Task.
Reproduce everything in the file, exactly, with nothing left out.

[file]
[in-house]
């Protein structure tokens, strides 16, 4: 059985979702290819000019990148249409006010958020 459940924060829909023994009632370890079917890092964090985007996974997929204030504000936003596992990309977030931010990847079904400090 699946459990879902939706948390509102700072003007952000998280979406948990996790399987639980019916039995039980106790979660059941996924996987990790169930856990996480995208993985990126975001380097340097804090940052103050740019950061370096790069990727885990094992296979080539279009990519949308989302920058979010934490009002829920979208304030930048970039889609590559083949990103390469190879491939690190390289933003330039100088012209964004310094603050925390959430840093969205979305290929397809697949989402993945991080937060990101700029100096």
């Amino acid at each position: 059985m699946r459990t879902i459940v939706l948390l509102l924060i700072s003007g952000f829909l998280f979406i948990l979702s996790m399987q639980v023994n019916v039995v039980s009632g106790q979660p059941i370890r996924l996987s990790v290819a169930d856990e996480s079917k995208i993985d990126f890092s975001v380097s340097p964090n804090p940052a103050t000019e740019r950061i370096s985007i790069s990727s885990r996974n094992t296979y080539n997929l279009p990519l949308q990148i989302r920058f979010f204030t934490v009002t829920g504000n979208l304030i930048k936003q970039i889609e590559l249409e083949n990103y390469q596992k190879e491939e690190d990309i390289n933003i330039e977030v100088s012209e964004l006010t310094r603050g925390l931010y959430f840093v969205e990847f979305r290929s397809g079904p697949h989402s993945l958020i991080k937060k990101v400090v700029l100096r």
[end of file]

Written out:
[in-house]
């Protein structure tokens, strides 16, 4: 059985979702290819000019990148249409006010958020 459940924060829909023994009632370890079917890092964090985007996974997929204030504000936003596992990309977030931010990847079904400090 699946459990879902939706948390509102700072003007952000998280979406948990996790399987639980019916039995039980106790979660059941996924996987990790169930856990996480995208993985990126975001380097340097804090940052103050740019950061370096790069990727885990094992296979080539279009990519949308989302920058979010934490009002829920979208304030930048970039889609590559083949990103390469190879491939690190390289933003330039100088012209964004310094603050925390959430840093969205979305290929397809697949989402993945991080937060990101700029100096």
């Amino acid at each position: 059985m699946r459990t879902i459940v939706l948390l509102l924060i700072s003007g952000f829909l998280f979406i948990l979702s996790m399987q639980v023994n019916v039995v039980s009632g106790q979660p059941i370890r996924l996987s990790v290819a169930d856990e996480s079917k995208i993985d990126f890092s975001v380097s340097p964090n804090p940052a103050t000019e740019r950061i370096s985007i790069s990727s885990r996974n094992t296979y080539n997929l279009p990519l949308q990148i989302r920058f979010f204030t934490v009002t829920g504000n979208l304030i930048k936003q970039i889609e590559l249409e083949n990103y390469q596992k190879e491939e690190d990309i390289n933003i330039e977030v100088s012209e964004l006010t310094r603050g925390l931010y959430f840093v969205e990847f979305r290929s397809g079904p697949h989402s993945l958020i991080k937060k990101v400090v700029l100096r």